By Carolee Anita Boyles,
It’s summer now, but fall will be upon us soon enough, and with it cooler weather. Shooting in the cold—whether you’re a hunter or target shooter, or just enjoy going to the range—is a different matter from shooting when temperatures are comfortable enough for you to wear shorts and tennis shoes to the range.
Lynn Sherwood is co-owner and one of the lead instructors for Jackson Hole Shooting Experience and High Caliber Women in Jackson, WY. Sherwood had a long standing fear of guns until one day she realized it wasn’t the gun she was afraid of, but the bad guy behind the gun. That epiphany led her to become an instructor and strong advocate of the shooting sports.
Jackson can have freezing weather as late as the middle of May, and as early as the middle of September. That means a lot of cold days of shooting. Learning to deal with low temperatures when you’re shooting outdoors in Jackson isn’t optional; it’s mandatory.
When Sherwood has students coming in cold weather, she tells them to prepare like they’re doing anything else in the cold: dress in layers.
“Layering is key,” she said. “We work on an outdoor range that has a shelter overhead, but it still can get very cold. We encourage students to wear warm, closed-toed sturdy boots with socks appropriate to the weather instead of tennis shoes.”
Sherwood encourages her students to wear polypropylene thermal underwear during really cold weather. “Using that as an inside layer helps wick moisture away and keep them warm,” she said.
Rebecca Bieker, managing member at She’s A Pistol, LLC in Shawnee, KS, encourages her students to wear lightly padded shooters gloves.
“A lot of our students have noticed that when their hands are cold, recoil hurts more, particularly if they’re shooting larger calibers,” she said. “A little padding in the gloves helps with that.” She said a lot of students keep chemical hand warmers such as HotHands® in their pockets to help keep their hands warm during lessons.
Sherwood also briefs her students about other weather issues.
“Because of our altitude, we need to protect ourselves with sunscreen even when it’s cool,” she said.
When students are ready to head for the range, Sherwood may start more experienced students with warm-up drills.
“What we do depends on the shooter,” she said. “If it’s a student getting a pre-hunt lesson, we will have her run from the parking area up the hill to the shooting area, and get her pack off her back. If she can’t get to her sticks, we have her place her gun on her pack. That helps her with breath control as she gets ready to take the shot.” During pre-hunt lessons students continue to move quite a bit during those lessons, which helps keep their body temperature up.
“Students who are taking skill development lessons also move around a lot,” Sherwood said, “which helps them keep warm. If we’re working with self-defense, we’re moving to and from targets and working with cover and concealment, so there’s a lot of movement in that.”
The kind of movement Sherwood has students engage in depends on their skill level.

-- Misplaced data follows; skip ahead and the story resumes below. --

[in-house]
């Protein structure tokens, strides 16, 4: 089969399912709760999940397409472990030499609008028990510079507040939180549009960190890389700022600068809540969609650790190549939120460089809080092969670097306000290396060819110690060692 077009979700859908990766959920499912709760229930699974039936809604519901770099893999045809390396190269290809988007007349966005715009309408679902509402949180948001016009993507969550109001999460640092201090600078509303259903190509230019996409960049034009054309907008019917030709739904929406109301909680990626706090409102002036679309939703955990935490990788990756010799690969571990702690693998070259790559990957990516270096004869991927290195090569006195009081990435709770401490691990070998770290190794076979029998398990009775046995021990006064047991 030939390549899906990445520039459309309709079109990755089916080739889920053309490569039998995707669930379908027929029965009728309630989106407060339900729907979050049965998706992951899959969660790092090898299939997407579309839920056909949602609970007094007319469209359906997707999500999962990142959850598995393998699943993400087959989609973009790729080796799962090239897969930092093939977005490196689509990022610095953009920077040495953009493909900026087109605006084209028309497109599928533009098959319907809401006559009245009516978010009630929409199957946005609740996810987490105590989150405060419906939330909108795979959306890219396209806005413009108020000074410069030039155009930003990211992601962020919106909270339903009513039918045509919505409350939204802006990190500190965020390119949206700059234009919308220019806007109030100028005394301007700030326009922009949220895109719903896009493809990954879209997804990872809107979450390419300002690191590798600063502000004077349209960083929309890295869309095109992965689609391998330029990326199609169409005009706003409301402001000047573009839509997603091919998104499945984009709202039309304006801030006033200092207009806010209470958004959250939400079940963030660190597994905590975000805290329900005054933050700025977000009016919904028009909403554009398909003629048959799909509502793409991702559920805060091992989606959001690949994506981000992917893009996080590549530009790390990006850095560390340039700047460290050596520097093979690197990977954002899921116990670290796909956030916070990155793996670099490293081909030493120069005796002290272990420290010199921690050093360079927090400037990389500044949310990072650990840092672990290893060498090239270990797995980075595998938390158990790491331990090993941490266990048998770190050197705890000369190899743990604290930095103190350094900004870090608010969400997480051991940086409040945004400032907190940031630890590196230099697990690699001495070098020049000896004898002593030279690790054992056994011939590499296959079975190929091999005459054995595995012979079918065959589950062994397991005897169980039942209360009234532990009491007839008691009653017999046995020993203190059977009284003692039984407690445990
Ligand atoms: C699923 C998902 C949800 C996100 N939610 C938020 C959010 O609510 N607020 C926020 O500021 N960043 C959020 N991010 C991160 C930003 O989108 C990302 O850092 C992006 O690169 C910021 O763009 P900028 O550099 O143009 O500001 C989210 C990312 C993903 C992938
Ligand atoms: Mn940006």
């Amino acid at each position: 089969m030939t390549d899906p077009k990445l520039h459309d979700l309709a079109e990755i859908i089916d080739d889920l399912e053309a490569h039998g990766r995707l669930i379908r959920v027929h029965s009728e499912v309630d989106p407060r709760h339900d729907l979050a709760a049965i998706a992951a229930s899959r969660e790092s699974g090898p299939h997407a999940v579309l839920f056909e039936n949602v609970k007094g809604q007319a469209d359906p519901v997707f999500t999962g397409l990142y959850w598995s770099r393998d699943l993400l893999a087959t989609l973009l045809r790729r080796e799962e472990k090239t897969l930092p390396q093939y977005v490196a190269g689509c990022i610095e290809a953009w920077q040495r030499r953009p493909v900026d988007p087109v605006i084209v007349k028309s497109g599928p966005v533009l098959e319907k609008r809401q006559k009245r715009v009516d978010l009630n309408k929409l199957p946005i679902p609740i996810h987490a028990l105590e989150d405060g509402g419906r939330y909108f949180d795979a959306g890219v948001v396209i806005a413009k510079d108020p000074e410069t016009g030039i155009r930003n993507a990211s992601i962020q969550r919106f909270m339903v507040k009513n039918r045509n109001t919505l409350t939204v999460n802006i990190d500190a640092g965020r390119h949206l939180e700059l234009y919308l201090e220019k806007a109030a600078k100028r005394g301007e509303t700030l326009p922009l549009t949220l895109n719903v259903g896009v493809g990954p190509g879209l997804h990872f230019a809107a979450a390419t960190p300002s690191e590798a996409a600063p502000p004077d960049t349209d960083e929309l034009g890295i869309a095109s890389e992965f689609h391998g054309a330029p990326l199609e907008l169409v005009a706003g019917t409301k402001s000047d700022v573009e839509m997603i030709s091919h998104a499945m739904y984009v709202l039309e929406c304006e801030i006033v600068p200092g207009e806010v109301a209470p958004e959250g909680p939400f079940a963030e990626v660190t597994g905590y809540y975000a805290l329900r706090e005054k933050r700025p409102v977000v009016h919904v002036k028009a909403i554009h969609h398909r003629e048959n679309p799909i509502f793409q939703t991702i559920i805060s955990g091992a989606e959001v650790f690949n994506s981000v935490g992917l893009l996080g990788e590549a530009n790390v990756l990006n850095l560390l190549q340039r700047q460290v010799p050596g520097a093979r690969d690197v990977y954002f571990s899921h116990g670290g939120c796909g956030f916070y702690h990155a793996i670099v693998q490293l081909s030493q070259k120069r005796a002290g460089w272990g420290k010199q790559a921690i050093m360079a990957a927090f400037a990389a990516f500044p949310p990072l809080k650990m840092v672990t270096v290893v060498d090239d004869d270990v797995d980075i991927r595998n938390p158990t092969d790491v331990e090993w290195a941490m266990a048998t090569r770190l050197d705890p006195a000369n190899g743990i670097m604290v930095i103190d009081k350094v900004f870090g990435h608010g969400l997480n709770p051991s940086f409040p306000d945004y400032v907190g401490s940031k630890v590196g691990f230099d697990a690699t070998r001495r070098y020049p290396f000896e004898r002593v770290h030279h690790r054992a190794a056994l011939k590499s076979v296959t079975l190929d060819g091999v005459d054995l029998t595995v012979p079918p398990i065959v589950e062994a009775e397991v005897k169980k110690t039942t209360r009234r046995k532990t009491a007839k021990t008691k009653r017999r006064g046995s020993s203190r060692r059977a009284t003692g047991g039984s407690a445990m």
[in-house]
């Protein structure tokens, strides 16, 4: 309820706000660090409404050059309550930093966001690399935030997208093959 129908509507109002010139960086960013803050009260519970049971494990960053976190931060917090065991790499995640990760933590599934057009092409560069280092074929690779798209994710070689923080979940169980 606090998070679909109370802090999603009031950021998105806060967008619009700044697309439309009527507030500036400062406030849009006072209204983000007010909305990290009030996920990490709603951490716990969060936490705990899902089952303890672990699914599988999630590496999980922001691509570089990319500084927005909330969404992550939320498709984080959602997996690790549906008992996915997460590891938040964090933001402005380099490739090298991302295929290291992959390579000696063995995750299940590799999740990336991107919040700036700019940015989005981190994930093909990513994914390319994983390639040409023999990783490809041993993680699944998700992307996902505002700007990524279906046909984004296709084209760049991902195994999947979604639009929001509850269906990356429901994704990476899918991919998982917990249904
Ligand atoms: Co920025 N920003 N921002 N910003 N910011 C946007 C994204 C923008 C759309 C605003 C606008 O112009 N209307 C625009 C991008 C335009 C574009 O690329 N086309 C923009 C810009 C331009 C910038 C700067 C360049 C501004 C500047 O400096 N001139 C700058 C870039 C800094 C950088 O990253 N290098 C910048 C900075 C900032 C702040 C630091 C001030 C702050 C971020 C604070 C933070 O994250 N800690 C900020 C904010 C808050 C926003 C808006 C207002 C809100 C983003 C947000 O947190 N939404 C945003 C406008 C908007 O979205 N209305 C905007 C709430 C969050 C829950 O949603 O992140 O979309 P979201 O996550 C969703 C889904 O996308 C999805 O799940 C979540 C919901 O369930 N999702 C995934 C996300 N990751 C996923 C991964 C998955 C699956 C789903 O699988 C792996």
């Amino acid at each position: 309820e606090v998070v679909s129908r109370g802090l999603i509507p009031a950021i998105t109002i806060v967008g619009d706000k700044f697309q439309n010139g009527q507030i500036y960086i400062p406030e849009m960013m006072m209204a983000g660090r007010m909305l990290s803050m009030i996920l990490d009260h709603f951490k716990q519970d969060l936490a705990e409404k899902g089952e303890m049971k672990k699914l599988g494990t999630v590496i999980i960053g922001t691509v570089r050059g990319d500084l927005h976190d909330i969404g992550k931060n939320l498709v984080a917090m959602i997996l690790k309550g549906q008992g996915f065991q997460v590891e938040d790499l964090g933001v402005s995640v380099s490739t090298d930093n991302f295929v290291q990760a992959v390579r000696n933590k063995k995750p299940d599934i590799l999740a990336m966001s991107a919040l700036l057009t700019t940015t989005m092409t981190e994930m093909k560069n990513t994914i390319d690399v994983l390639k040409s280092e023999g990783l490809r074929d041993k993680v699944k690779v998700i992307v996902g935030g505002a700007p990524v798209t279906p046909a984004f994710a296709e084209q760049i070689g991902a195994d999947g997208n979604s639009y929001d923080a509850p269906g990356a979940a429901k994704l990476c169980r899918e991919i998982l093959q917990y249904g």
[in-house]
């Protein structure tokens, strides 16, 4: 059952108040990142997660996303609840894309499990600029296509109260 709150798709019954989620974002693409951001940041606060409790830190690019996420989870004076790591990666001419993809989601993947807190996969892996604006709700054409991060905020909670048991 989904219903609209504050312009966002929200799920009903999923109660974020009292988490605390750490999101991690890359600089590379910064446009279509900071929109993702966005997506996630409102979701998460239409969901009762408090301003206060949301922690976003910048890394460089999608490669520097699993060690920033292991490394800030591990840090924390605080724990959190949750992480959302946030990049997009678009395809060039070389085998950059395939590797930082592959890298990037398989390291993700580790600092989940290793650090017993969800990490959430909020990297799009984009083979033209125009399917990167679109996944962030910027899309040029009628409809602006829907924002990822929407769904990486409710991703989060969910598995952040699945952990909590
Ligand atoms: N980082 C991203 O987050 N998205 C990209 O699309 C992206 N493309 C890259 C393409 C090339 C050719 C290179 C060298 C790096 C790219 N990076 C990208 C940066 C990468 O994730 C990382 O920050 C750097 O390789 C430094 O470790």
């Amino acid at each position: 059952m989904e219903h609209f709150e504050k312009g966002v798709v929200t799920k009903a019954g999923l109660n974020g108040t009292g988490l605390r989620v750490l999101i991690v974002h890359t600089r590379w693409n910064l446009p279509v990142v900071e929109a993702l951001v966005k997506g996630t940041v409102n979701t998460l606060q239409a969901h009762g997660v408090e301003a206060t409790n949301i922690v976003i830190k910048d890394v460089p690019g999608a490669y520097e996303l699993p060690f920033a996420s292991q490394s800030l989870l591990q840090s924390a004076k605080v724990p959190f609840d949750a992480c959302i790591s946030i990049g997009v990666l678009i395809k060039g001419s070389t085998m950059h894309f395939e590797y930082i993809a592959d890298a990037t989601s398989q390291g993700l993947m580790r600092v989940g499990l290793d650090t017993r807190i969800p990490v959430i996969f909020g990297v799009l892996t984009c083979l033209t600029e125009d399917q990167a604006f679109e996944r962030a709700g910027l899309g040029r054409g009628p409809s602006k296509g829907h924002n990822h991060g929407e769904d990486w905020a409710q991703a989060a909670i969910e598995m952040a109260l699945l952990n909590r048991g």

“I’m not going to have them doing more intricate movements if their skill level isn’t there so safety is lacking; it has to be safety first,” she said. “But as they progress, they can be moving through targets and cover and concealment. That constant movement helps them stay warm.”
Bieker sometimes has students do a little exercise on the range.
“We have them jog in place or run around the parking lot,” she said. “Sometimes students who don’t want to run will do jumping jacks. We’re fond of anything that gets the heart rate up, because when you’re in an emergency situation your heart rate will be up and your adrenalin will be pumping. Another thing we really like is competition. When you get their competitive nature going and they really get into shooting, they kind of forget about the cold.”
A good bit of what they do at the Jackson Hole Shooting Experience and High Caliber Women, Sherwood said, is what they call a “luxury entertainment shooting experience.” She said this kind of a lesson is an exposure to 16 to 24 different guns during a 3-hour period.
“These students usually aren’t moving as much, so we have a warming room attached to our shooting area where we can go in and have hot cocoa,” she said. “We go in there and load magazines and warm up. If the temperature is under about 15 degrees, then we typically look to reschedule. The shooters who come for that luxury entertainment experience usually are travelers, and a lot of them haven’t shot before, so we feel like the cold can become a safety hazard if it slows down their thinking and their trigger fingers. We want the experience to be comfortable and enjoyable for them, because if it’s not fun they won’t want to come back and explore the world of the shooting sports.”
Sherwood said their regular students generally don’t reschedule because of the cold unless conditions are really extreme.
“They’re doing serious skill development and they’re looking to protect their families,” she said. “If they’re living in Jackson Hole or the surrounding area, they need to be able to train in those conditions to know what it feels like. It’s kind of like stress inoculation, only it’s weather inoculation. They need to know the feeling in their fingers so they can find the trigger and know how hard to pull. We think it’s important to do year ‘round training for defensive shooters, because it’s a serious skill builder.”